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The Pixel 5 looks like a back-to-basics Pixel that we can all get excited about

Google Pixel 4 XL long-term review
Google Pixel 4 XL long-term review (Image credit: Harish Jonnalagadda / Android Central)

It seems we're going to learn all there is to know about the Pixel 5 in September. Regardless of what Google shows off, some people are going to like what they see, some won't. There will be plenty of serious discussion about it (along with the usual remarks from people with no intentions of ever buying it) but without hearing a single word we mostly know what to expect: a 5G-ready device with a great display and a great camera.

I really hope that's where Google stops. Make it out of whatever is necessary so it charges wirelessly and doesn't feel like a slimy hunk of plastic when your hands are wet, hold back on some of the more ambitious extras like IR scanning and Soli sensors, and give us a solid but basic phone where nothing is left to the imagination.

Yeah, that sounds pretty boring but boring is what Google needs to do this time. Basically, rebuild the Pixel 3 which was one of the best Pixels so far. Google's just not ready on the hardware front to do anything more.

Google's not ready to try anything new when it comes to making phones.

I'm not worried at all about the processor. We expect it to have a Snapdragon 765G and a Google-designed coprocessor that will handle all of the AI components for Google Assistant and the camera. Without a few hundred extra processes running in the background at all times this will be plenty and it cuts the costs considerably.

I like the Pixel 4. I know I'm in the minority but Face Unlock is cool tech (no Apple didn't "invent" it) and while the Soil sensor wasn't very utilized it does a great job of knowing I'm reaching for the phone and unlocking it. I even like the way it looks with the orange back (the white looks good, too) and the coated metal frame feels good. I'm not trying to bash it too much, but nobody can deny it was a dud because the battery life is so bad. Only Apple was able to get away with poor battery life, and even it had to address the problem in recent years.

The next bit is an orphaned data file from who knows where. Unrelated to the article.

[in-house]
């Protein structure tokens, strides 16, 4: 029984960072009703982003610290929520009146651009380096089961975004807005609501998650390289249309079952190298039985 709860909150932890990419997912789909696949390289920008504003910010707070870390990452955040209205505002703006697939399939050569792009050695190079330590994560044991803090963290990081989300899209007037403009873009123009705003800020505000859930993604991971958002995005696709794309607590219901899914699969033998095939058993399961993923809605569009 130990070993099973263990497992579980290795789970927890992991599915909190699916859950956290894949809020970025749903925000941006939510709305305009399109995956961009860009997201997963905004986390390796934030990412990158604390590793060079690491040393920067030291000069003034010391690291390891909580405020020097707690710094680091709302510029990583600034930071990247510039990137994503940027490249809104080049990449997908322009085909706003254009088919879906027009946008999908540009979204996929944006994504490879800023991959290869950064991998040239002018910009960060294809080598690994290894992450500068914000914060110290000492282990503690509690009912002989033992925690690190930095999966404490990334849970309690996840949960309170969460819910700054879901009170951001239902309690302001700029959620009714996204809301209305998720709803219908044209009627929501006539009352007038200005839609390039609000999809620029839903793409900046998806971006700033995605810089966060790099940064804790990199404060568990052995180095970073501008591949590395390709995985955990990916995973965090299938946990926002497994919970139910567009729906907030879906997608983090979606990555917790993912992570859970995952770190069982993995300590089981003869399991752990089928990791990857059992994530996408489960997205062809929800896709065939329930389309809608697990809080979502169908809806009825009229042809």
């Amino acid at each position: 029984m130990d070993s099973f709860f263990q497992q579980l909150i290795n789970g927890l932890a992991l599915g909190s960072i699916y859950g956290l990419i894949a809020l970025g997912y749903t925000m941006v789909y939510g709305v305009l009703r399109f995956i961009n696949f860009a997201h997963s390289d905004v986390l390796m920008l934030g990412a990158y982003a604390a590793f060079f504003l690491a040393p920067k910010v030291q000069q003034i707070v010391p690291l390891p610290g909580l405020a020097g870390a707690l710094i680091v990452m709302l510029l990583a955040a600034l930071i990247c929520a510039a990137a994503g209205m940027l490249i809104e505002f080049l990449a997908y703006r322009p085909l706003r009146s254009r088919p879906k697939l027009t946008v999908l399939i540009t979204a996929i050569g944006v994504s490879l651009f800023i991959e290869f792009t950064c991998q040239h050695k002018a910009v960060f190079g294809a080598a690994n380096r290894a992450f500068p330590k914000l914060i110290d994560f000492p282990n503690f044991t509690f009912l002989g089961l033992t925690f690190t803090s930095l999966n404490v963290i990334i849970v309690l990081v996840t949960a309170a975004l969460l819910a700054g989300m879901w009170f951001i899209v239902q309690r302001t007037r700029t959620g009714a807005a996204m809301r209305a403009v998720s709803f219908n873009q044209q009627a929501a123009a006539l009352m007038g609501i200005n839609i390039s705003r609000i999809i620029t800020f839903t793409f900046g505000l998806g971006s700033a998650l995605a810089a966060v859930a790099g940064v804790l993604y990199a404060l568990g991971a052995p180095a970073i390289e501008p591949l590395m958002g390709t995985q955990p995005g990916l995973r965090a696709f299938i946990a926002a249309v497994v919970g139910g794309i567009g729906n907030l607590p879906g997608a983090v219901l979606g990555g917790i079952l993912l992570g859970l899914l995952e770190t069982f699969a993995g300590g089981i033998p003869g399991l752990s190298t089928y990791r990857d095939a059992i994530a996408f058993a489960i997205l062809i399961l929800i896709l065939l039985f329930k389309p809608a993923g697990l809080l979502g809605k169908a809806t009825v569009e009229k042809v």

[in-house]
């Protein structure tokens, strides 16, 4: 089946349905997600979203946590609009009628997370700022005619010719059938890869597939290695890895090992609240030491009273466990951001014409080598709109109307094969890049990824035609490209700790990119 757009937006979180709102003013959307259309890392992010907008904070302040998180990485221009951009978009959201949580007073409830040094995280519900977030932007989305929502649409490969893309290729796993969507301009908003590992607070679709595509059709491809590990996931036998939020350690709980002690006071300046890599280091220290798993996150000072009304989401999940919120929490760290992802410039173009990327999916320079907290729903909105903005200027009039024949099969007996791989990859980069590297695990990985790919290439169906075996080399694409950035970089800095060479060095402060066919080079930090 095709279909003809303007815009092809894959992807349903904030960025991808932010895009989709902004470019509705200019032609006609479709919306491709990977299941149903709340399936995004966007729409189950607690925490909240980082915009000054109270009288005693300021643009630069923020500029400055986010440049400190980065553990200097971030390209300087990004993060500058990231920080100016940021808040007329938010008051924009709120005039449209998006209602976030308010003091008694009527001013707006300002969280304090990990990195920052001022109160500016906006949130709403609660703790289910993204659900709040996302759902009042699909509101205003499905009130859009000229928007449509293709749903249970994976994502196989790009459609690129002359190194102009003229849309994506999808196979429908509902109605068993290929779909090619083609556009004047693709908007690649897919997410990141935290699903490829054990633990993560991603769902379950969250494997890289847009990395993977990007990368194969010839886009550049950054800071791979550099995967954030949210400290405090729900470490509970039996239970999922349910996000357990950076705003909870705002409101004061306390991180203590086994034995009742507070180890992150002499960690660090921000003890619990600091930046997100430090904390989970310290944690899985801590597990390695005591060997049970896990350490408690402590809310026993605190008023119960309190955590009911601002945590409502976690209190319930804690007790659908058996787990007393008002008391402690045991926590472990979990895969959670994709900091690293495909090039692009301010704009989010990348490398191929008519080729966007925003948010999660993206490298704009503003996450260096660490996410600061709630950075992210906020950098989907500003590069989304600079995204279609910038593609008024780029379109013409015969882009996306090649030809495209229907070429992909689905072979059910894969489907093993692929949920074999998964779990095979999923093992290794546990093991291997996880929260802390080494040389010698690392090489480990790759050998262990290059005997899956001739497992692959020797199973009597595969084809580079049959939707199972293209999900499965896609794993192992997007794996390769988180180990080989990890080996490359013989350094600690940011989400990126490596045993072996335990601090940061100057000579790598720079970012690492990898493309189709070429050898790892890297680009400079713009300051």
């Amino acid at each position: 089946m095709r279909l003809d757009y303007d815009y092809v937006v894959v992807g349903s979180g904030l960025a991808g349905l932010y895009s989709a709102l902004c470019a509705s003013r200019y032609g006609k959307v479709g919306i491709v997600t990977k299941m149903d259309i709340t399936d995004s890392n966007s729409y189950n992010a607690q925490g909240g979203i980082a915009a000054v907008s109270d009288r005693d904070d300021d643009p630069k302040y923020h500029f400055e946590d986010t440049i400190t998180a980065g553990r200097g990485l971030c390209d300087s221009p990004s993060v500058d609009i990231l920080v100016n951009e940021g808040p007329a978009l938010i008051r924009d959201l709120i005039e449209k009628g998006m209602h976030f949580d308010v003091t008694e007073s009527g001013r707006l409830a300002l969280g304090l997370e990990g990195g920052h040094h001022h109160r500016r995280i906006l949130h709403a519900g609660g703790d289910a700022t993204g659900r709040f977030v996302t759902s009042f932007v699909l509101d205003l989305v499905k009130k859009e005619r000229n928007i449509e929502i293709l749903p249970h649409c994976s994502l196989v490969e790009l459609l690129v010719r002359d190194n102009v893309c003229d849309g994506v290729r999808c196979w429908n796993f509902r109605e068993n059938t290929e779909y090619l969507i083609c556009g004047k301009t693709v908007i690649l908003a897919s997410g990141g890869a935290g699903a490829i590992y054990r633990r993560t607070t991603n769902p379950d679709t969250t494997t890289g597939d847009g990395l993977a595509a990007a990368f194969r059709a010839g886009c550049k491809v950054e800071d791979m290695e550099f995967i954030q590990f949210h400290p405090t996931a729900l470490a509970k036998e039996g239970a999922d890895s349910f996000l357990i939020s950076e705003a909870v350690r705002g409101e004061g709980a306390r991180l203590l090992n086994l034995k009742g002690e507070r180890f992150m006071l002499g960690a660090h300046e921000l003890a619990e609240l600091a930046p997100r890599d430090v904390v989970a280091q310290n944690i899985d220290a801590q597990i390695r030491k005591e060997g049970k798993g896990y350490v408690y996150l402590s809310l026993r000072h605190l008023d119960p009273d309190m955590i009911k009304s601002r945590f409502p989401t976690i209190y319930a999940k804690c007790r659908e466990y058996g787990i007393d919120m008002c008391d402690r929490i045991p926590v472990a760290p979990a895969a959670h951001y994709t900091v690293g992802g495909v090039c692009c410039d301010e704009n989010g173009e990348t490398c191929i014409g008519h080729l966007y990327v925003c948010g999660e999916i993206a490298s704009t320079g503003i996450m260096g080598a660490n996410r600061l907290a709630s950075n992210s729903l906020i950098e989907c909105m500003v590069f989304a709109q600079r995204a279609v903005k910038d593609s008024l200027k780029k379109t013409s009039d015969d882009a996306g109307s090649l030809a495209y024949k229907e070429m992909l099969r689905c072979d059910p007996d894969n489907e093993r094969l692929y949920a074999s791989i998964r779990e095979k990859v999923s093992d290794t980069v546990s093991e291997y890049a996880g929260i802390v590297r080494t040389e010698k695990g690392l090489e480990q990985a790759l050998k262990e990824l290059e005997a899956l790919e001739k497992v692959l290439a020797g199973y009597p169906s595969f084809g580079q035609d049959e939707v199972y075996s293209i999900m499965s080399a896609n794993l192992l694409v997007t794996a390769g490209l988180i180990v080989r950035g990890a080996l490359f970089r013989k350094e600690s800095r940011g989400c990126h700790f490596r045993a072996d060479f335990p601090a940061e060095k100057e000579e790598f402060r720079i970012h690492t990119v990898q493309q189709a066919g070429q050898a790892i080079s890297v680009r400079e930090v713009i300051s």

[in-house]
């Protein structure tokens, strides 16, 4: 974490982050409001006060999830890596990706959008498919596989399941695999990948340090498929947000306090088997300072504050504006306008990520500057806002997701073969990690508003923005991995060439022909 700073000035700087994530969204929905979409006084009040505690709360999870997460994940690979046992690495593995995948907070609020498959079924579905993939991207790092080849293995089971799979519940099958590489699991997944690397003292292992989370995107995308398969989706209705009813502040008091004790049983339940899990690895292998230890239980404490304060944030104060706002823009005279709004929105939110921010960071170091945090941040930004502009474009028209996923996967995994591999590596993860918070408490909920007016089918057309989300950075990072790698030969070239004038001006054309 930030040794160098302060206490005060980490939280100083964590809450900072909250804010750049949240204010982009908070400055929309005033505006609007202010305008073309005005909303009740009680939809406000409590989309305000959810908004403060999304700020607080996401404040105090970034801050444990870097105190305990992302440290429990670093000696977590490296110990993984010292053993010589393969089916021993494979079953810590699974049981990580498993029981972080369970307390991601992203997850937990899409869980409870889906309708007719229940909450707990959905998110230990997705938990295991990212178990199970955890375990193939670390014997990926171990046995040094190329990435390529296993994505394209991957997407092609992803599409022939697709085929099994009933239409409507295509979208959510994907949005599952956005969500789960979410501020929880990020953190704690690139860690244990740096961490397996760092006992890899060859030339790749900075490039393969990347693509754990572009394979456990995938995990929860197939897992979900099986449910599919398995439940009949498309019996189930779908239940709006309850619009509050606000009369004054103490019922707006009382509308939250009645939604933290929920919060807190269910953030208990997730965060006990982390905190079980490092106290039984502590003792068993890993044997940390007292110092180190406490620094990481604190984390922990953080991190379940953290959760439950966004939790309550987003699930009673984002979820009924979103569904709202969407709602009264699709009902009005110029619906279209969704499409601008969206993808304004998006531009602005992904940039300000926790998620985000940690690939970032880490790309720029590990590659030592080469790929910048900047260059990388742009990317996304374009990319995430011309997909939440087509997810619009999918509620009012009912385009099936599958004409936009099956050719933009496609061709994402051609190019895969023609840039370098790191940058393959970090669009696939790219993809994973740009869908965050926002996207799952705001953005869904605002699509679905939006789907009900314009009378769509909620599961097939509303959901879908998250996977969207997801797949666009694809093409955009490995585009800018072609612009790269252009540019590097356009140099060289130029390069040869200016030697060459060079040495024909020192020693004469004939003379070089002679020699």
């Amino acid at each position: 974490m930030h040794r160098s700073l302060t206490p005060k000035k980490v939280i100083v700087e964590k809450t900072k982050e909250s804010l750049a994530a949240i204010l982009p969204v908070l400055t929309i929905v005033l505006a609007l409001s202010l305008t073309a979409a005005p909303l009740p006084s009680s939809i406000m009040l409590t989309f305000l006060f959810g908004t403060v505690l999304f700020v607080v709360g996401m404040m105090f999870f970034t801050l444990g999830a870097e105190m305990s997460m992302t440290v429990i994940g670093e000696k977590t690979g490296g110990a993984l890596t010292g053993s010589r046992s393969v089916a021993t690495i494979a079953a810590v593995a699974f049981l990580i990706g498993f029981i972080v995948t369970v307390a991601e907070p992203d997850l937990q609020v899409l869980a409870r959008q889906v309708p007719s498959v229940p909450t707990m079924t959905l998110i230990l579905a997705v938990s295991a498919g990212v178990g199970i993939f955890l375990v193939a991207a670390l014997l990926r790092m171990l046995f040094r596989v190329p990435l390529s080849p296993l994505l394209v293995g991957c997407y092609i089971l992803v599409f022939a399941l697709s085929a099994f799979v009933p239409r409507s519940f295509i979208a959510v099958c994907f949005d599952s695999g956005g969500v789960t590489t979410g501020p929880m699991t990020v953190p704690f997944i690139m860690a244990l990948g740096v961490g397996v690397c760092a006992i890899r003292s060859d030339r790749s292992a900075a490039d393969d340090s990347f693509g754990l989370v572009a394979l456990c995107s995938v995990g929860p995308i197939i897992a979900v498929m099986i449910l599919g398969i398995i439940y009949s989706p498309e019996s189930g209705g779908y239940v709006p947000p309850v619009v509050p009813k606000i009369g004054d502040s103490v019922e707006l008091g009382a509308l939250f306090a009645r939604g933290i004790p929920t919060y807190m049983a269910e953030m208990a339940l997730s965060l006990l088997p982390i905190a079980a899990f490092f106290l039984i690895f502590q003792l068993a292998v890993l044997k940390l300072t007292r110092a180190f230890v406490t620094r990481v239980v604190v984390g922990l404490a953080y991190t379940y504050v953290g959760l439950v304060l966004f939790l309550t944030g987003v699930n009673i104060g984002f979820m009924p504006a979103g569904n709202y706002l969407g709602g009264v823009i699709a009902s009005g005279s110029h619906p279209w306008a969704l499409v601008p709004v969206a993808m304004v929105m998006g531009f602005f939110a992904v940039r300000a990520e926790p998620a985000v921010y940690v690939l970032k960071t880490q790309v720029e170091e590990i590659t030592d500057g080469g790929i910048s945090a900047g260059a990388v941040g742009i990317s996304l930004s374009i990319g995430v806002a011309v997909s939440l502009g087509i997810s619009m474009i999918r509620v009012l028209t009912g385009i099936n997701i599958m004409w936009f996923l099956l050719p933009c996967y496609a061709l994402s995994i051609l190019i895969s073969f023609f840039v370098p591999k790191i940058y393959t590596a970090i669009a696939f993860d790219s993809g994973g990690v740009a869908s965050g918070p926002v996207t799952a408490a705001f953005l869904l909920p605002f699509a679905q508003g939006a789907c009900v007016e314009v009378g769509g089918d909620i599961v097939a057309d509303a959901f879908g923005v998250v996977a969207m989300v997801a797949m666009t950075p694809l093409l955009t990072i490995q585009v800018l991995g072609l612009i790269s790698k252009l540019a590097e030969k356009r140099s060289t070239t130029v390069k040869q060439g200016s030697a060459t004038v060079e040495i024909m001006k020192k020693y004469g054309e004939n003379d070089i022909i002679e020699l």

Even HTC engineers couldn't make the Pixel 4 as good as the HD2 from 2009.

I just think the Pixel 4 was too much phone for an inexperienced company like Google to try and build. I know that some talented engineers from HTC were brought on board and HTC has built some iconic Android and Windows phones in the last 10 years, but that wasn't enough. If it were, the Pixel 4 would have never shipped.

This year is a chance to fix it. I'm sure Google has learned a lot about what people really want from the Pixel 3a and Pixel 4a and they can apply that knowledge to the Pixel 5. There's no reason the Pixel 5 can't be a Pixel 4a "clone" built with a brighter 90Hz display and have some extras like wireless charging and waterproofing. This would mean a few design changes and some very expensive certification testing, but it should affect the price too much.

Google Pixel 4a and Pixel 3a

Source: Alex Dobie / Android Central (Image credit: Source: Alex Dobie / Android Central)

And the price is an extremely important factor. Apple and Samsung can get away with making phones that cost $1,000 or more but Google can't. It doesn't matter what a Pixel phone is made of or what sort of specs it has — people will never see that much value in a Pixel phone. If people don't think a product is worth the asking price, they don't buy it.

Price is the most important spec in 2020.

A Pixel 5 without any fancy IR cameras but with a similar display should be priced around $600 but will probably be $700. That's still a lot of money, but it's not anywhere near the outrageousness level of some other phones. I guess Google still has to try and make a profit from the Pixel series even though it never will. Part of the price bump will likely be because of extras like wireless charging and water-resistance ratings and 128GB of base storage. Just make sure it's less than the Pixel 4 was and you'll get a lot more attention, Google.